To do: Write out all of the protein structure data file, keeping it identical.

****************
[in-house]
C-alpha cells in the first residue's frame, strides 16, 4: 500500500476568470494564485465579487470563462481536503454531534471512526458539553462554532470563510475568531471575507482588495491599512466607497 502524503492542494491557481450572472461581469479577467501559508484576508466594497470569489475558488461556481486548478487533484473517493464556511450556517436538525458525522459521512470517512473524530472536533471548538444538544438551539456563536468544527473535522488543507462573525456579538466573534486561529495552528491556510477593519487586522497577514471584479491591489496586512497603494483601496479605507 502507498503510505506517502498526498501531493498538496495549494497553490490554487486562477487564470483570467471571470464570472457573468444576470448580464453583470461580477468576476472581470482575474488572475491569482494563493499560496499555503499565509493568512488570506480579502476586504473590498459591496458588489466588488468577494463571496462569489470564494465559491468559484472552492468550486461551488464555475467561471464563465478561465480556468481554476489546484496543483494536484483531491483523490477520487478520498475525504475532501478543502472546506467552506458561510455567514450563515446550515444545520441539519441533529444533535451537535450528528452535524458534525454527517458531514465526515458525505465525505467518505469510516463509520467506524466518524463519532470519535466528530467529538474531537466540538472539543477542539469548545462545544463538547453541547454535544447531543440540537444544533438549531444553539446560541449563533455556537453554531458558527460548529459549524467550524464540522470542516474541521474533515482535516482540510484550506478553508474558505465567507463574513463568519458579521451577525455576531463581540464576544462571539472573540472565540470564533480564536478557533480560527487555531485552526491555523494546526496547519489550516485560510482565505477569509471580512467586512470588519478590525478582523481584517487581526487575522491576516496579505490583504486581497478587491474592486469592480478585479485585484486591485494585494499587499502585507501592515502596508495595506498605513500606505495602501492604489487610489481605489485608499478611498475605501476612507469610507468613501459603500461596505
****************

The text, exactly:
[in-house]
C-alpha cells in the first residue's frame, strides 16, 4: 500500500476568470494564485465579487470563462481536503454531534471512526458539553462554532470563510475568531471575507482588495491599512466607497 502524503492542494491557481450572472461581469479577467501559508484576508466594497470569489475558488461556481486548478487533484473517493464556511450556517436538525458525522459521512470517512473524530472536533471548538444538544438551539456563536468544527473535522488543507462573525456579538466573534486561529495552528491556510477593519487586522497577514471584479491591489496586512497603494483601496479605507 502507498503510505506517502498526498501531493498538496495549494497553490490554487486562477487564470483570467471571470464570472457573468444576470448580464453583470461580477468576476472581470482575474488572475491569482494563493499560496499555503499565509493568512488570506480579502476586504473590498459591496458588489466588488468577494463571496462569489470564494465559491468559484472552492468550486461551488464555475467561471464563465478561465480556468481554476489546484496543483494536484483531491483523490477520487478520498475525504475532501478543502472546506467552506458561510455567514450563515446550515444545520441539519441533529444533535451537535450528528452535524458534525454527517458531514465526515458525505465525505467518505469510516463509520467506524466518524463519532470519535466528530467529538474531537466540538472539543477542539469548545462545544463538547453541547454535544447531543440540537444544533438549531444553539446560541449563533455556537453554531458558527460548529459549524467550524464540522470542516474541521474533515482535516482540510484550506478553508474558505465567507463574513463568519458579521451577525455576531463581540464576544462571539472573540472565540470564533480564536478557533480560527487555531485552526491555523494546526496547519489550516485560510482565505477569509471580512467586512470588519478590525478582523481584517487581526487575522491576516496579505490583504486581497478587491474592486469592480478585479485585484486591485494585494499587499502585507501592515502596508495595506498605513500606505495602501492604489487610489481605489485608499478611498475605501476612507469610507468613501459603500461596505